My mother recently came across this blanket that her grandmother made for her. It’s spent many years in an attic and is somewhat worse for wear.
We were looking at it last night and trying to figure out what could be done to either restore it or repurpose it, and it occurred to me that my online community might have some experience with this, or at least some great ideas!
So, here are the details as far as I can tell:
- My mother says her grandmother only used wool, and the amount of felting in this blanket seems to bear that up.
- On the other hand, some colors have survived largely intact, while others are nearly entirely eaten through. That suggests to me that some of the colors might have had synthetic content?
- The squares appear to have been crocheted together at the end with a slip stitch (I think? I’ve never done that myself, so I can’t be sure) rather than sewn together or done join-as-you-go style.
I could probably make some new squares and insert them where the old, damaged squares were. Or we could cut it up and use the pieces for different things (I thought of a scarf, or a pillow).
What do you think? Any creative ideas?
7 thoughts on “WWYD with this damaged vintage afghan?”
Although you could crochet in the holes but I’d likely either: 1) tidy up the edge stitches of each hole and replace the hole with scraps of some fabric that once belonged to grandma or other family member, or 2) tidy up the edge stitches of each hole and purposely knit (not crochet) new squares so it’s back in one piece though evident it’s not trying to replicate it. I think the transition from generations to the current would be a treasure.
I like the idea of using other materials to patchwork in the holes.
If you can separate squares I would take the two mostly intact corners by rainbow squares and combine as the base of a smaller blanket. The rest of the intact squares used and then sew together new with some additional squares on the edges to even out as needed.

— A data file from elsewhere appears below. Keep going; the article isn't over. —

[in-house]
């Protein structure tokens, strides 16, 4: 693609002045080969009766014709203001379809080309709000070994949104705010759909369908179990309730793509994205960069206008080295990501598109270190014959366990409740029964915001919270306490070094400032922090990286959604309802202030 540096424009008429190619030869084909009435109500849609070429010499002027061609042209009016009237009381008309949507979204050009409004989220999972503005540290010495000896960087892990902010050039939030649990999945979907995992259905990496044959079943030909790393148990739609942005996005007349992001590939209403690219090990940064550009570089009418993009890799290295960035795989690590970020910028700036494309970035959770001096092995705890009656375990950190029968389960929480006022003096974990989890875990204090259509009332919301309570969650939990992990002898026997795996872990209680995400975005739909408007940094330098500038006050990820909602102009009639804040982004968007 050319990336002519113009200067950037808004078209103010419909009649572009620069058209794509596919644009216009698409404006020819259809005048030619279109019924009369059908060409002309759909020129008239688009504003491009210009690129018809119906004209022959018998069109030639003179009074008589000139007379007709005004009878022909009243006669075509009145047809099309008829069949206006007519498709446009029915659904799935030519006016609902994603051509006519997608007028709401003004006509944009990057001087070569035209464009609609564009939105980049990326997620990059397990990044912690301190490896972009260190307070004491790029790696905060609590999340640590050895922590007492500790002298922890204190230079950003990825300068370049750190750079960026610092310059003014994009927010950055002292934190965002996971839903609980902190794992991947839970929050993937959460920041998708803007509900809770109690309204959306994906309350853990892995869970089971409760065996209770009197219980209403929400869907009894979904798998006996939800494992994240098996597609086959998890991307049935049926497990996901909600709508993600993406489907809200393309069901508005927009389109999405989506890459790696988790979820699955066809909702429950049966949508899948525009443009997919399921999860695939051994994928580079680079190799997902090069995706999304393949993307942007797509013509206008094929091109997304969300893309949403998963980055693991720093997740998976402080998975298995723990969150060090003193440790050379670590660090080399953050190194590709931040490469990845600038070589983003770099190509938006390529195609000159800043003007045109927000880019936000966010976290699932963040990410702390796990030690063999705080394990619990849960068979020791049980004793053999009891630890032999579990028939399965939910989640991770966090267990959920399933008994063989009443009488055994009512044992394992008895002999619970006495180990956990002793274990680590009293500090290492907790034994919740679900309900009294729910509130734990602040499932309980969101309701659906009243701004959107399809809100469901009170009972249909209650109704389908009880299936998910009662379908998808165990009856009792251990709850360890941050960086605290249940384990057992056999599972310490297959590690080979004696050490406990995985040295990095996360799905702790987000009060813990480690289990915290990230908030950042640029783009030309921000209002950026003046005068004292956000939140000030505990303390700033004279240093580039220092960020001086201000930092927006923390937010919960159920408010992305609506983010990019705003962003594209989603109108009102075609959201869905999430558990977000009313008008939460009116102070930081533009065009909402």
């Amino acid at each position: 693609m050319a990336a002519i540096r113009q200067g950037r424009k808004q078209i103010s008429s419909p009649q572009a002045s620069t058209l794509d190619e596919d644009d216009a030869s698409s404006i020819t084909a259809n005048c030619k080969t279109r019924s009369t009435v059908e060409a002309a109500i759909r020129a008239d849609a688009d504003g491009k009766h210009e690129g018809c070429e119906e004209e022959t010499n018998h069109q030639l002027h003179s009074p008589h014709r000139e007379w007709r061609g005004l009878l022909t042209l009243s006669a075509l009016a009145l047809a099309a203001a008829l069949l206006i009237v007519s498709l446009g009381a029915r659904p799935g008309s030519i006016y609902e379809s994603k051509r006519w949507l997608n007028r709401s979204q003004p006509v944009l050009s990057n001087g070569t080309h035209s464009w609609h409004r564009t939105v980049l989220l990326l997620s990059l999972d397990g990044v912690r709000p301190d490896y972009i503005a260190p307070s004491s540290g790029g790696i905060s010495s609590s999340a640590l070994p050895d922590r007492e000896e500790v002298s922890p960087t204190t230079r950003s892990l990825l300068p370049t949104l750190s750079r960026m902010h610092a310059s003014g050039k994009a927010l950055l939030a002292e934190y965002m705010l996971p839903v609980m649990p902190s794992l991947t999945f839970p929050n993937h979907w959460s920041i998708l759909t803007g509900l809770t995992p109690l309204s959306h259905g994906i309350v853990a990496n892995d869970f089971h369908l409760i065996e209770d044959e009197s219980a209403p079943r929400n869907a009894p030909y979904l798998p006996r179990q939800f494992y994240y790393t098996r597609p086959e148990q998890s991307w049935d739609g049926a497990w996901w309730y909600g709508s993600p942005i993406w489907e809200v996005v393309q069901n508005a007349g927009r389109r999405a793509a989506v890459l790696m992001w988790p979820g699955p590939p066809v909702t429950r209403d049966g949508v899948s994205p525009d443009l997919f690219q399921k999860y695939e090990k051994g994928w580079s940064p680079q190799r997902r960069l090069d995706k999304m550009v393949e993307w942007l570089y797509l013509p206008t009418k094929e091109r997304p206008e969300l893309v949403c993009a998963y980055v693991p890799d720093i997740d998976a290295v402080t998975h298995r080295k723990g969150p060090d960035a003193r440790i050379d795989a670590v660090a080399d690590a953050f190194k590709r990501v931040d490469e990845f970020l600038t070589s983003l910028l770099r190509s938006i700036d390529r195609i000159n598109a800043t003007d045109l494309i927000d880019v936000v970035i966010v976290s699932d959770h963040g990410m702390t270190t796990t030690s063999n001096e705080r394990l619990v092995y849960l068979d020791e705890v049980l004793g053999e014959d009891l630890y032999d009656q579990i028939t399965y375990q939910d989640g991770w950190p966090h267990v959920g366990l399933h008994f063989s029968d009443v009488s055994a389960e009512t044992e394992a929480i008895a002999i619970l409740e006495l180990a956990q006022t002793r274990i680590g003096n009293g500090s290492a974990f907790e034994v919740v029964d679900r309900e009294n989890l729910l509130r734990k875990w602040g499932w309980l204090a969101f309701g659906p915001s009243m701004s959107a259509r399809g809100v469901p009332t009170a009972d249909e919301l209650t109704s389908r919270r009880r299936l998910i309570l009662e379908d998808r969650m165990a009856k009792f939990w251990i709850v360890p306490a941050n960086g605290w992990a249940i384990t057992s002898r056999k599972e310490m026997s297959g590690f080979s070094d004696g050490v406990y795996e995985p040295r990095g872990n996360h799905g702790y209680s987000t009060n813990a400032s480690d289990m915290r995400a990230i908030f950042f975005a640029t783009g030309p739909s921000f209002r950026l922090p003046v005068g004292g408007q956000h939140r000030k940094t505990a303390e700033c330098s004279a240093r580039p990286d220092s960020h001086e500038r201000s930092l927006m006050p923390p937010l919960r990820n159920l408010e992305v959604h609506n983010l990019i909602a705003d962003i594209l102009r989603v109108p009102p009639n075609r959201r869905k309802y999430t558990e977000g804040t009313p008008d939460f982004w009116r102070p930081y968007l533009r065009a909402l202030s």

I think I would cut it apart and save all the good pieces maybe in big long pieces and then crochet them back together
Some colors degrade the fabric faster than others. If you want to tell if a piece is wool or not, wool will zing when you stretch it rapidly between your fingers, while acrylic will not.
I’m all in favor of replicating the pieces that are gone, but I wonder whether it wouldn’t be better to just take out the bad areas and see if you can fit the pieces that are left back together in (possibly) a different design.
I just recently did something similar…my cousin had a fire that burned random holes in an antique afghan that our great grandma made. I washed (and washed) it and then trimmed the bad spots and used fray check. Then I sewed around the rough edges. One thing I learned is that it is important to make sure the matching yarn is the same thickness so it stays nice and even. I don’t know…it was a huge undertaking, not sure you’d want to. I just took it at a slow pace and I was very happy with it in the end. Anyways… good luck, whatever you decide! 🙂
If the squares are just joined with a stitch at the end (which is what I do, I never join-as-you-go), you might still be able to undo that without any cutting. Then you’d have a pile of squares, and I suspect you’d figure out what to do from there…
Thanks, everybody, for your suggestions! I need to share them with my Mom and see what she thinks 🙂